In 2009 Pierre le Riche made the transition from the interior design industry to the art world. Now, he works as an independent artist from his studio in Woodstock, Cape Town. He graduated with a Bachelor of Visual Arts at the University of South Africa in 2013, with plans to pursue his Master’s at the Michaelis School of Fine Art in 2015.
Earlier this year, Pierre took part in an artist-in-residence program at the Arteles Creative Centre in Haukijarvi, Finland. A series of works created individually and in collaboration with fellow Capetonian artist Paul Senyol (who attended the same residency as Pierre, a month later) is currently being exhibited at Salon 91 in a duo show titled Odd Traditions.
Pierre’s previous works include Broederbond, an installation created for his graduate exhibition; Op Hierdie Rots, which investigates the ways history has shaped post-apartheid Afrikaner masculinity; and Nwtwn, a personal response to the experience of stepping into Newtown for the first time.
Here, we find out more from the artist himself:
Growing up, was there ever any indication that you’d be doing what you are now?
I had many dream careers as a boy and all of them were quite unconventional for a young Afrikaans male: dancing, cooking, design, music…anything creative really. I was mostly set on interior design though, but after working as a student interior architect in London in 2007 I realised that the design industry did not bring out the best in me. I found myself becoming more and more fascinated with the arts and in 2009 I registered for a bachelor of visual arts at the University of South Africa and never looked back.
Tell us about your journey so far, and how you’ve come to be where you are today…
It was most definitely a mixture of hard work, taking risks and perhaps a bit of sheer luck. I was retrenched from my day job two years ago and rather than looking for a new job I decided to become a full-time artist. I found that since my art making went from being a hobby (or just part-time studies) to a profession the quality of my work has raised substantially, and so has the reception thereof.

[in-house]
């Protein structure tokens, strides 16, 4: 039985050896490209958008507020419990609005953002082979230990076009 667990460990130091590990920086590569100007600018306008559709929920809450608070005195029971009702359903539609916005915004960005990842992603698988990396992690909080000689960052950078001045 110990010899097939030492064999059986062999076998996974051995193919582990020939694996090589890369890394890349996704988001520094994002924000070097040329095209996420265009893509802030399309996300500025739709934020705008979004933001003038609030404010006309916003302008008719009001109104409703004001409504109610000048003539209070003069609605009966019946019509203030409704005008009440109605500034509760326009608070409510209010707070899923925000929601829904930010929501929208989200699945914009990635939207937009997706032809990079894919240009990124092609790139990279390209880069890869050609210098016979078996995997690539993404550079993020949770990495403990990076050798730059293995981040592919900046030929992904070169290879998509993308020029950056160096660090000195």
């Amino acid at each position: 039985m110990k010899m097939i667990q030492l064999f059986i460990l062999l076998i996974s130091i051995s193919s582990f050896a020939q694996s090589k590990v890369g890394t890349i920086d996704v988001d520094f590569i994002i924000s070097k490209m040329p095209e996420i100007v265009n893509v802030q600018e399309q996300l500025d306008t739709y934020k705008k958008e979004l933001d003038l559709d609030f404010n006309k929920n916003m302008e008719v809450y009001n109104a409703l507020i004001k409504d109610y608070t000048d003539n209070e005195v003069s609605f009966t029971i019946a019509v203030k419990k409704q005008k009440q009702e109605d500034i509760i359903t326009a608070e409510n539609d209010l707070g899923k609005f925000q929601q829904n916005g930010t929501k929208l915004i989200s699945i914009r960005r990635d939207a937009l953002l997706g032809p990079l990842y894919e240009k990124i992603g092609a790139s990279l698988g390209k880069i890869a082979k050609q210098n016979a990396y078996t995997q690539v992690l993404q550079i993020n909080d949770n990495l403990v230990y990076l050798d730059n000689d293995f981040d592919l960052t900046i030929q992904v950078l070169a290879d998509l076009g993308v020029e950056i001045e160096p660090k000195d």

How has your background in interior design continued to influence your approach as an artist?
The one thing I really enjoyed about being an interior designer was the space-planning element thereof. Whenever I get the opportunity to exhibit somewhere, whether it will be a range of sculptures or a large-scale installation, I will always ask for a floor plan and elevations to really try and see how I can maximize the effect of the art in the space.
How would you describe your style or aesthetic, and how has this developed since you first started out?
I wouldn’t say that I have a particular style or aesthetic to my work since each body of work is so visually different. One approach that I always maintain is minimalism and I think I have really refined this technique the last couple of years.
What are you influenced and inspired by?
Picasso once said that inspiration does exist, but it must find you working. I am most inspired when I am at work in my studio or just doodling in a coffee shop. I’m not too fond of turning to other artists’ work for inspiration as I feel it hinders my creative process, but on the other hand it is also hard not to be mesmerized by Do Ho Suh’s installations.
How important to you is the physical space you create in?
For me it is important to have a dedicated space to work in that is separate from where I live.
When did you first begin working with acrylic thread, and what draws you to this medium?
When I was designing my Rainbow Room back in 2012 I happened to come across acrylic thread by chance one day. It worked really well to create the optical illusion of transparent yet solid walls I wanted to create. It has been a favourite ever since.